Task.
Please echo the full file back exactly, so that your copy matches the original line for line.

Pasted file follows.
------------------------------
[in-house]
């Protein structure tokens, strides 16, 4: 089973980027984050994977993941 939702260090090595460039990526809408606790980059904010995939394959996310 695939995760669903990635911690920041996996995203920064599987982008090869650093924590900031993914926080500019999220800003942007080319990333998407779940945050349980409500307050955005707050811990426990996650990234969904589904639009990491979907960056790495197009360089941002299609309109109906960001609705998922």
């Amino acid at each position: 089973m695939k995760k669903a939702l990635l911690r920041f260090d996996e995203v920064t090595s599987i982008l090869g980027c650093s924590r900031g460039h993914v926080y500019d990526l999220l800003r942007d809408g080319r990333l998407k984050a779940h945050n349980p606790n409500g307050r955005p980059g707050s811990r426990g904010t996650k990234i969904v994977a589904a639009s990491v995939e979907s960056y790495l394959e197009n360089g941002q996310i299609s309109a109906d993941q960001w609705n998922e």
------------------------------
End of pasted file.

[in-house]
């Protein structure tokens, strides 16, 4: 089973980027984050994977993941 939702260090090595460039990526809408606790980059904010995939394959996310 695939995760669903990635911690920041996996995203920064599987982008090869650093924590900031993914926080500019999220800003942007080319990333998407779940945050349980409500307050955005707050811990426990996650990234969904589904639009990491979907960056790495197009360089941002299609309109109906960001609705998922």
């Amino acid at each position: 089973m695939k995760k669903a939702l990635l911690r920041f260090d996996e995203v920064t090595s599987i982008l090869g980027c650093s924590r900031g460039h993914v926080y500019d990526l999220l800003r942007d809408g080319r990333l998407k984050a779940h945050n349980p606790n409500g307050r955005p980059g707050s811990r426990g904010t996650k990234i969904v994977a589904a639009s990491v995939e979907s960056y790495l394959e197009n360089g941002q996310i299609s309109a109906d993941q960001w609705n998922e």